I had an opportunity to go behind the scenes last week at one of Malta’s most important megalithic sites: Tarxien Temple.
It was an after hours members-only visit to examine the most recent archaeological excavations, and to learn a few things that aren’t on the normal tourist itinerary.
The megalithic temples of Malta were built during three distinct phases between around 5,000 BC and 2,500 BC.
They’re often claimed to be the oldest freestanding structures on Earth. They predate Stonehenge by a couple thousand years. And even the earliest pyramids of Egypt date to nearly 1,000 years later.
Unfortunately, the builders of these monuments left very little behind. No cities or writing, and no sign of advanced social stratification or craft specialization.
Besides the massive temples themselves, the only clues we have for understanding this mysterious people is some fragments of pottery, a few small carved statues and the sculptural decoration on the temples themselves.
All that we do know is that the story of the islands differed little from any other Neolithic society around the Mediterranean at that time. And then they experienced a sudden unique flourishing, an extraordinary advance in their art and architecture.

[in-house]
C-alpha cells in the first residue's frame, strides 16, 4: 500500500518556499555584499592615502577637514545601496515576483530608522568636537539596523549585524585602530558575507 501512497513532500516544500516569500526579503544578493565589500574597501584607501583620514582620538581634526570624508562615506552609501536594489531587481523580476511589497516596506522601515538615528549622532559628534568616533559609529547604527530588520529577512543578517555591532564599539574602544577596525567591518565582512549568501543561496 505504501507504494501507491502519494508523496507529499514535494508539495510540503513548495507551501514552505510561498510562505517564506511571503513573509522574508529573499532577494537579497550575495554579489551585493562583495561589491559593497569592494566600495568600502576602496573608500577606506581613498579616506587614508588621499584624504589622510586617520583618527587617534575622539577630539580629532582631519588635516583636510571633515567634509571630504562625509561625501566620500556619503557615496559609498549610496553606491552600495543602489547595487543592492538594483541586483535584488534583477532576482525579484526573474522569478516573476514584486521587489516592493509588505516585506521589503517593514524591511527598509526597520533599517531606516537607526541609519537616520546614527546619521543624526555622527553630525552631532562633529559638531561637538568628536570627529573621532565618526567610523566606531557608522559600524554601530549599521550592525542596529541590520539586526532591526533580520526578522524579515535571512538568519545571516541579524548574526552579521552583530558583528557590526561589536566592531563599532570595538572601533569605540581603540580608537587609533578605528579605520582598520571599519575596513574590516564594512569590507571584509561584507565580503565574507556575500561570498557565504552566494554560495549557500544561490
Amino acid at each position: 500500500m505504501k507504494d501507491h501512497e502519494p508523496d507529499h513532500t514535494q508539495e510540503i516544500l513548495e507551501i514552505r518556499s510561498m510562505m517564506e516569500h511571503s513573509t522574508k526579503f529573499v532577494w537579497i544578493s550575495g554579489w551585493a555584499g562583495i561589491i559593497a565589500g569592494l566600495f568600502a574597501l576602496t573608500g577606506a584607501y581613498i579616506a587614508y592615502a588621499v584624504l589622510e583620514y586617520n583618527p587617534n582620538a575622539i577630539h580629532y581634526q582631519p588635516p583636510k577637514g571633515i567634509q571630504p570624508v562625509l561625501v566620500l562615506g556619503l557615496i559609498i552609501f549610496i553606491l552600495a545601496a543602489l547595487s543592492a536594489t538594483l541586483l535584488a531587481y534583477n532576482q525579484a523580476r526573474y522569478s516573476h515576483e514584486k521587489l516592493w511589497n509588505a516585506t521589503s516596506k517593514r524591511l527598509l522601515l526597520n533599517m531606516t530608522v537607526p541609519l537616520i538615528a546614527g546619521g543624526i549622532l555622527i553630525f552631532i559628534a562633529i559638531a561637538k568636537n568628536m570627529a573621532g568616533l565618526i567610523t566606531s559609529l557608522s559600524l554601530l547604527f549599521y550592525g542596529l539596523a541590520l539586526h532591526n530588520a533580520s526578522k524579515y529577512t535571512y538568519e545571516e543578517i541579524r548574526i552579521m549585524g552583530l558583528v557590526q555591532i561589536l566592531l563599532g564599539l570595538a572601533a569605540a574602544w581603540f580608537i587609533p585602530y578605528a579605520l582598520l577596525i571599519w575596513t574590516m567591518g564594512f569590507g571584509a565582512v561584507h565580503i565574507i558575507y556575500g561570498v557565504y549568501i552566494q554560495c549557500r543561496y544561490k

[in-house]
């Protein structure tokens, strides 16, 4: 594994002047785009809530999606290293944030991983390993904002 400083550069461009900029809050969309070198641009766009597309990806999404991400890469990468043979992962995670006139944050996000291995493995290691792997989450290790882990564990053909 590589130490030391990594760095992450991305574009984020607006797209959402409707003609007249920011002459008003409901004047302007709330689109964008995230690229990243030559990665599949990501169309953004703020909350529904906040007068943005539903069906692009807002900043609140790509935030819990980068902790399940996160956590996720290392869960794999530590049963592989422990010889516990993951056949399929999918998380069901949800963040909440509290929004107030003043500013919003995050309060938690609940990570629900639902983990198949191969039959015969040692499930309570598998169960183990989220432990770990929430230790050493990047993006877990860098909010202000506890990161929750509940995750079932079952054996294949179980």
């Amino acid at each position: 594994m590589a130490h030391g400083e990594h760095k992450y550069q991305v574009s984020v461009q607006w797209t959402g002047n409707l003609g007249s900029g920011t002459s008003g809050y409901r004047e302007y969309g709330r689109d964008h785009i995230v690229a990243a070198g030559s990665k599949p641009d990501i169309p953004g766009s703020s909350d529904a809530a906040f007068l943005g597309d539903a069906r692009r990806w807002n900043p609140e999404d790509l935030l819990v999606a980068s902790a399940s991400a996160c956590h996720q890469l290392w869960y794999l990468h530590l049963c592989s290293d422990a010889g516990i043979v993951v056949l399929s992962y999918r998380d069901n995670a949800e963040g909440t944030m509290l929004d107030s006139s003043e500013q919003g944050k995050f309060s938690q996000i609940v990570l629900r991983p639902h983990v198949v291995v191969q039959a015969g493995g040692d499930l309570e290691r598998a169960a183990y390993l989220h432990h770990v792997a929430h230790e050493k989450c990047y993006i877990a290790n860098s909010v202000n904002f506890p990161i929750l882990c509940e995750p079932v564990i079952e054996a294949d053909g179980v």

This temple period produced it’s most notable monuments from around 4,100 BC to about 2,500 BC.
And then suddenly, somewhere around 2,500 BC, the temple building stopped. No one knows why. Just that the end of the temple culture appears to have been quite sudden.
There were no signs of warfare, disease or severe agricultural pressures — at least, not enough to eliminate an entire population. All that’s known for sure is that every one of the temples was abandoned for religious purposes.
But that isn’t even the strangest part of the story…
The people who replaced those of the temple culture were completely different. They came later. They brought Bronze Age technology with them. And they bore no cultural continuities with the temple people who were their predecessors on the island.
It seems as if the Maltese islands were abandoned entirely after the fall of the temples, and that they stood empty until these Bronze Age peoples arrived.
We may never know where the temple builders came from, what happened to them, or why they vanished. But ongoing excavations, like those being carried out at the Tarxien temple complex, are slowing trying to fill in pieces of the puzzle.
I’ve posted some pictures here to give you a sense of what these excavations look like.
The Tarxien temples are the most complex of all the temple sites in Malta. They represent the peak of the temple building civilization, and include a 5-apse temple, two 4-apse temples and one 6-apse temple, all crammed together in a bewildering juxtaposition.
Unlike the other temple sites in Malta and Gozo, Tarxien is completely surrounded by modern housing. But that doesn’t take away from its atmosphere, as the evening light dims and twilight washes over the stones.
Photos ©Tomoko Goto 2013